The thief of time

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I’m meant to be writing.

It’s ten to six in the morning already, and so far I’ve checked Facebook, read my emails, checked Facebook again and deleted my emails (I was up to 700 the other day. I’m such a hoarder). Put a few emails in folders. Sent a message. Checked Facebook, you know, in case I missed anything fascinating while I was patting the cat or making myself that cup of tea. Patted the cat. Made myself a cup of tea. Remembered I was meant to be writing.

As a matter of fact, I’m meant to be REwriting, which is my personal version of writing hell. I hate rewriting, unless I hated the first version of what I wrote, which usually I don’t, otherwise I wouldn’t have written it. Unfortunately though, what I’ve written already is less than perfect, and so rewriting it is. I can do it. I will, in fact, do it. Just because I’ve been putting it off for the last couple of months (I’ve had good reasons, okay?!) doesn’t mean I won’t do it. I will.

See? That’s the trouble with natural pauses in writing. They make you check Facebook. Oh look, Dani Hickey is in Romania, which is somewhere I’ve always wanted to go. It makes me wonder if she’s ran into my friend Wanderer, whose beautiful blog about life in Romania I tried to tag but could no longer find, and I’m must have deleted the last email blog update by accident because I can’t find that either, and see? This is the problem. Now it’s 6am.

I’ll have to write to Wanderer today. Or maybe next week because Today is still looking rather busy, and there’s all that Facebook checking still to be done, and the rewrites. And the dishes, because I didn’t do them last night like I should have.

I should have blogged last night too. I tried to. I realised though that by 8pm I had absolutely nothing to say – sensical or not – to anybody. I’d run clean out of words. Do you ever find that? I read an article once that men and women have an allotted number of words for each day (women more than men) and once they’re gone they’re gone. Men usually use theirs all at work, and by the time they get home they’re exhausted and spent. Stay at home mothers (like me) on the other hand, are desperate for conversation, desperate to get out all those words pent up inside them to make ready for those for the next day. I think it’s true, to some extent. Certainly true for me.

That’s why I enjoy Facebook. Although I don’t like those selling posts, especially where I’m suggested pages for my newsfeed about glittery sneakers, or plastic surgeons, because one of my friends “liked” their page once. Sure, I love glittery sneakers, but I like Romania better.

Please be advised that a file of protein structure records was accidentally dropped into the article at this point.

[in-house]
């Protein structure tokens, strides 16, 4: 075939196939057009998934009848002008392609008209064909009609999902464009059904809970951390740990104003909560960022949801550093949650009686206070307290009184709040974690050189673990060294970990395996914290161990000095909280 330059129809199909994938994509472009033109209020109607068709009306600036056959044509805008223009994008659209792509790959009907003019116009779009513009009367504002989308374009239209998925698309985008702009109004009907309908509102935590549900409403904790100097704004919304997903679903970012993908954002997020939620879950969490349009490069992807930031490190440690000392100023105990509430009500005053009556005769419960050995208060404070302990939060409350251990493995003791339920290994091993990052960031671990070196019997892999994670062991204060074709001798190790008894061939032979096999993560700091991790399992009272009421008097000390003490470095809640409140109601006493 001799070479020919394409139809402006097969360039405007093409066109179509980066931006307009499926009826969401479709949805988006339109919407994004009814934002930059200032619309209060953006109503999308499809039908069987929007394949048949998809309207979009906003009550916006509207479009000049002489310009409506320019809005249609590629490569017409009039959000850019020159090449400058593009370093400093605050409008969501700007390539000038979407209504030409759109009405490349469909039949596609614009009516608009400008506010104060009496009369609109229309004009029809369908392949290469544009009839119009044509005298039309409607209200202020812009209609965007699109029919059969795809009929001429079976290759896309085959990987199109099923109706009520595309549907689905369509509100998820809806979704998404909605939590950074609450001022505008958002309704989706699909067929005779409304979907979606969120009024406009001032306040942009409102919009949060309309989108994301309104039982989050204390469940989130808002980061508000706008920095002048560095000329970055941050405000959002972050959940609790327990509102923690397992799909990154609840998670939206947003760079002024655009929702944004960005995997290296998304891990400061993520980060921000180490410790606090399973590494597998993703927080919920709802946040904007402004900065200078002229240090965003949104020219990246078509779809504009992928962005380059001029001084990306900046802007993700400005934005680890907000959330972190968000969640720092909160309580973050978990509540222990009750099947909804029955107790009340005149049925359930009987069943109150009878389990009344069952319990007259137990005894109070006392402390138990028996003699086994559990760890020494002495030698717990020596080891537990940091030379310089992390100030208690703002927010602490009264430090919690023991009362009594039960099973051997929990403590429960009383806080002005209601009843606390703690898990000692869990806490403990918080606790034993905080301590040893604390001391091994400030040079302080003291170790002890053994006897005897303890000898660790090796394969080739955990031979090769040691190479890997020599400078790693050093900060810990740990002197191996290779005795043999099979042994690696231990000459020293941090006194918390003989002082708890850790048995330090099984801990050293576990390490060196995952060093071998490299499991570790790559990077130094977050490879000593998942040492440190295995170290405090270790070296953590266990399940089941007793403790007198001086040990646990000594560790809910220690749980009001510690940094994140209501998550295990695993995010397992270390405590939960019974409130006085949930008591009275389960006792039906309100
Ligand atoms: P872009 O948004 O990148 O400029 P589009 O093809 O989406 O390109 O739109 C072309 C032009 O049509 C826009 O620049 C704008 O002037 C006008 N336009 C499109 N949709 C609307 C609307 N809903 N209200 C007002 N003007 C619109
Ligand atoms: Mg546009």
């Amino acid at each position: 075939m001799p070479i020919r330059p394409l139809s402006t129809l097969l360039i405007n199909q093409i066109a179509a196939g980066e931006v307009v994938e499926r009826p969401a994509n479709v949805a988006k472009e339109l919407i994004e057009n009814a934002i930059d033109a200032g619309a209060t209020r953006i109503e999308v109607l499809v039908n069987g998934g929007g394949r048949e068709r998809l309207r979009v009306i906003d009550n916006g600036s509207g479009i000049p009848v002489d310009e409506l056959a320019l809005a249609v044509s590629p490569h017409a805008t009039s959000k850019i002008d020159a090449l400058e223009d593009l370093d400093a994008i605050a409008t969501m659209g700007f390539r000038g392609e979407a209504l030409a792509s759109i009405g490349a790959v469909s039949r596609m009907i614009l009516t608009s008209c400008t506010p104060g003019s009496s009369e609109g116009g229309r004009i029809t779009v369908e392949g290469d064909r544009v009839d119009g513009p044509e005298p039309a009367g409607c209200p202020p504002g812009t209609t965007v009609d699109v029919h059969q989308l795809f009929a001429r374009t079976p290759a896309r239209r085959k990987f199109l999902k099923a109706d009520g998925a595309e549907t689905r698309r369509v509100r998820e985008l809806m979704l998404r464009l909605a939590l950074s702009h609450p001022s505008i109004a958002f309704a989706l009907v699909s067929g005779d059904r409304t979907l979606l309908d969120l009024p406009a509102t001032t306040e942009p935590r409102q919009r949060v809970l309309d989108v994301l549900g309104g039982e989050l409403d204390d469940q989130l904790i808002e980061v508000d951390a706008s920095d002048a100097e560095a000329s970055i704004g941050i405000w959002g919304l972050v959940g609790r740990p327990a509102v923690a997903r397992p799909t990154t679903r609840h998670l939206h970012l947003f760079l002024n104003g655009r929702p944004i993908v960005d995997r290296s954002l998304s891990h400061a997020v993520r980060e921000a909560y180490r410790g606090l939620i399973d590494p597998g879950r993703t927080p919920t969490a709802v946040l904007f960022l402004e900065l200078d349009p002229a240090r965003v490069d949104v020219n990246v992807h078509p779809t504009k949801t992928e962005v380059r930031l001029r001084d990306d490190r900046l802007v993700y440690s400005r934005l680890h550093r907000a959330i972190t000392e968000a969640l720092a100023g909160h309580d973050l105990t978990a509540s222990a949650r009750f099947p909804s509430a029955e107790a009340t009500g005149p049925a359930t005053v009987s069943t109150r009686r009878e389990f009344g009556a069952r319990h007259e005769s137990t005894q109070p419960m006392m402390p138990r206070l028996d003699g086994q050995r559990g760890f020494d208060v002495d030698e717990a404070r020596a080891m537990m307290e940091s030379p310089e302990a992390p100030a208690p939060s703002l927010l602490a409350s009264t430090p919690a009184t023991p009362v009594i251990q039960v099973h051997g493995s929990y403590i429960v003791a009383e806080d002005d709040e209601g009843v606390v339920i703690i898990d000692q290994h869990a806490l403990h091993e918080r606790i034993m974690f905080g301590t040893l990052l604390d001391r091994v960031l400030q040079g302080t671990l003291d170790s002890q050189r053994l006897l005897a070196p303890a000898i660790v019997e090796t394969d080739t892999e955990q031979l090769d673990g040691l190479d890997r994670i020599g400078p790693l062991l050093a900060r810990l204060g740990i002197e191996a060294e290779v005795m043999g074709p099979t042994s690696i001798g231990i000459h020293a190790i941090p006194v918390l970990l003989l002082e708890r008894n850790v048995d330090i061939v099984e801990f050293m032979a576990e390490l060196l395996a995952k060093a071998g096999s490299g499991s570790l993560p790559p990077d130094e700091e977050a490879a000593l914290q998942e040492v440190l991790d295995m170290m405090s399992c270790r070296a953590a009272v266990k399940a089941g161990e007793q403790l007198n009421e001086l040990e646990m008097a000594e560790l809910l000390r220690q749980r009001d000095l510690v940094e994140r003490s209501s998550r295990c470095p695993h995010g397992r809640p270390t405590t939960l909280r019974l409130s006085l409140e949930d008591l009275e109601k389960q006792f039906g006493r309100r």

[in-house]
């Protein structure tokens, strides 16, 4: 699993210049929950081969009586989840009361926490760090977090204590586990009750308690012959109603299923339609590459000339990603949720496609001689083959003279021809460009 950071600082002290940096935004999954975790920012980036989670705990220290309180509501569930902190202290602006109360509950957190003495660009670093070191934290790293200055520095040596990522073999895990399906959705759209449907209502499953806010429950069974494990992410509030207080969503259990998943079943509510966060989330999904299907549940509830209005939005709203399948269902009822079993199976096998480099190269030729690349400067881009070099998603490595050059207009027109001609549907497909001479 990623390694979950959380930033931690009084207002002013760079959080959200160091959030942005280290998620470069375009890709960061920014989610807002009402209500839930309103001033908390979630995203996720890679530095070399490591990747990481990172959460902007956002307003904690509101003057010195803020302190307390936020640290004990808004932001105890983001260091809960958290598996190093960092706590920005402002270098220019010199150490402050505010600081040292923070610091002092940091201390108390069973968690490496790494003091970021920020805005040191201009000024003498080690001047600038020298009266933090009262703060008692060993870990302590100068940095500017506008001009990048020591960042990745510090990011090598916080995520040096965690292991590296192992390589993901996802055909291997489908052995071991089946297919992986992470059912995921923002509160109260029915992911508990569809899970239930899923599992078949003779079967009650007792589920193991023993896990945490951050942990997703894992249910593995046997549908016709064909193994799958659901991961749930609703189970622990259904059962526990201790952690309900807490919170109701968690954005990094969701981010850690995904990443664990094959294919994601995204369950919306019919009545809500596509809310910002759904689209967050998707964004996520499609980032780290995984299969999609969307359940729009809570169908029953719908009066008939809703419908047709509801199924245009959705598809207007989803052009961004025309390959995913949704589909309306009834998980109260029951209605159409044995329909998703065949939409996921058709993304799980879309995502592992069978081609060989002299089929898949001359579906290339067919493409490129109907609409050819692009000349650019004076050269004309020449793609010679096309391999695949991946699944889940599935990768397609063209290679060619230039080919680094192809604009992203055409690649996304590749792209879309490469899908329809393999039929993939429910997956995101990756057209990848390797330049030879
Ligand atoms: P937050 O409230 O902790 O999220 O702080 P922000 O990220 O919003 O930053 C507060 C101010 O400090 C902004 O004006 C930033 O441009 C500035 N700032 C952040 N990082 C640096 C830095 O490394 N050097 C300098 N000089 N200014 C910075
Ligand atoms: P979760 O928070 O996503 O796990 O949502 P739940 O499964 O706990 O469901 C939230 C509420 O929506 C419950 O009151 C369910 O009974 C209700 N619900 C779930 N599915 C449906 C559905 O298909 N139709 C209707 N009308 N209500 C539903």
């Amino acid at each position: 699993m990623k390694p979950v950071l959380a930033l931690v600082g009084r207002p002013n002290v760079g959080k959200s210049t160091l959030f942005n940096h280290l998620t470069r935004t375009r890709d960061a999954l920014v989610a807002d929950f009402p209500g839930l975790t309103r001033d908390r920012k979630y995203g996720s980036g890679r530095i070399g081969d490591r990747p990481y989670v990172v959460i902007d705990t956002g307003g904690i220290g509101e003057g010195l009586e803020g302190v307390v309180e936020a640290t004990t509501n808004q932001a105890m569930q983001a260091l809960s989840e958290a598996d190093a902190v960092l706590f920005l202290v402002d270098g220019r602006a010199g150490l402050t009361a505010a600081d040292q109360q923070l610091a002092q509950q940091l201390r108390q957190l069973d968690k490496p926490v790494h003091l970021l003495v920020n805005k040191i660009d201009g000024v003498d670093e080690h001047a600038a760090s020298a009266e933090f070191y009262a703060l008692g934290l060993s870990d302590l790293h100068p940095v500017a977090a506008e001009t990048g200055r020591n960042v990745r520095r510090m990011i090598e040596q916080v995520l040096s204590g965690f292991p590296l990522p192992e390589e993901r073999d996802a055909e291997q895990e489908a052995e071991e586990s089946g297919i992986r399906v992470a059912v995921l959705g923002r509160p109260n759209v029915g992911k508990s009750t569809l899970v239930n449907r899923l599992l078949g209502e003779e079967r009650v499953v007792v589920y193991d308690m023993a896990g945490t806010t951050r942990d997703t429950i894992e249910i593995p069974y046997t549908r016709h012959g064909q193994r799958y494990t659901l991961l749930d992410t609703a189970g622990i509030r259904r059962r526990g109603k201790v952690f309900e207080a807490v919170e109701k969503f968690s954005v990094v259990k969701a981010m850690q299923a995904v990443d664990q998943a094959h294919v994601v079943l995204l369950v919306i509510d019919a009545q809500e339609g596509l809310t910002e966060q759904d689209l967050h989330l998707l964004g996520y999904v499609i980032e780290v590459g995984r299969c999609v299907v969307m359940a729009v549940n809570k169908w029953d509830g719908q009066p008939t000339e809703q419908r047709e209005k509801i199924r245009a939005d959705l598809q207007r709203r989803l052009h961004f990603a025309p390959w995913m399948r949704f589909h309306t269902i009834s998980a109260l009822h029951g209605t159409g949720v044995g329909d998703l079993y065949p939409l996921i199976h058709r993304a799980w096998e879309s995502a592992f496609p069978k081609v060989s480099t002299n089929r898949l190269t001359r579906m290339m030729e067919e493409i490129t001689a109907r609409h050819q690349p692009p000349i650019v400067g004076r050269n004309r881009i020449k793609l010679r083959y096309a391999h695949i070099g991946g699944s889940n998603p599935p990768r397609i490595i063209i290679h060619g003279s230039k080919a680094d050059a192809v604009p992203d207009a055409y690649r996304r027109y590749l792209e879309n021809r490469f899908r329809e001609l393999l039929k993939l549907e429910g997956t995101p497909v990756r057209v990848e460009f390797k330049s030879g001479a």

I did a search for Wanderer by her real name (because I know it) and discovered a rather funny site, Radaris or some such, where you can see people’s contact information, places they’ve lived, who they’re related to, their age and such stuff. And places you’ve lived in the past. And not only that, it links in to social networks, with photos and stuff. AND it asks your opinion of them! Sheesh. So I started typing in friends with obscure names, and found that in a country of 350 million people some of those names aren’t that obscure after all.

But…sheesh. Seriously? I know social media is public, and so is the phone book, and so are…well, pretty much everything these days, but it was still a bit weird having them all together like that. And, bizarrely enough, there are only seven Megan Sayers listed (none of them – because I’m not American – are me). I tried searching for how many are on Facebook, but it’s slow, and wasn’t going to give me any concrete answers any time soon. Oh look, there are a few. And there’s one who lives in the North West Territories of Canada. Oh MY!! I’ll have to check that place out. I adore North…

Uh-oh.

6.30am. Kids are up now, asking me for things. And I’m hungry. Need to cook that porridge soon.

I’m meant to be writing.

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3 thoughts on “The thief of time

  1. I agree about men and women talking. My wife chose to be a stay at home mom, so I was the sole wage earner. I did learn that she needed to talk when I got home, so I mentally prepared myself. I quit flopping in front of the TV set and just listened and tried to respond for at least the first 30 minutes. She could go on for hours!! She was lonely, raising kids is very difficult, and she was happy to see me home.

    I have been in Xanga for 5 years (it may close) and posted something every day. Sometimes I Just had to start typing to see what happened. Often, when I thought I did a terrible blog, my fans loved it. lol

    frank

    • HI Frank, may I kindly ask “HOW’ did you realize that your wife needed someone to talk to? I am curious because I am a stay at home girlfriend lol. Not by choice but because we relocated and I’m unable to find a job. (I have worked majority of my life, until this roadblock). I have found myself becoming agitated etc. I have tried to fill the void by being on Facebook, doing arts & craft, going to the mall and working out. I think I am doing something wrong lol! I do enjoy my boyfriend coming home from work, but my excitement of him returning from work sets out a different tone in the evenings. I don’t want to feel needy so I keep my feelings repressed because he’s had his own share of problems at work.

  2. It’s so easy to let time slip past!

    One of the issues is ‘setup time’ – some of the things we do – like turning on the computer and waiting for it to boot – are things I generally don’t figure into the time I allot. So I’m waiting for the thing to spin up, because it really isn’t worth starting something else…

    …just, waiting.

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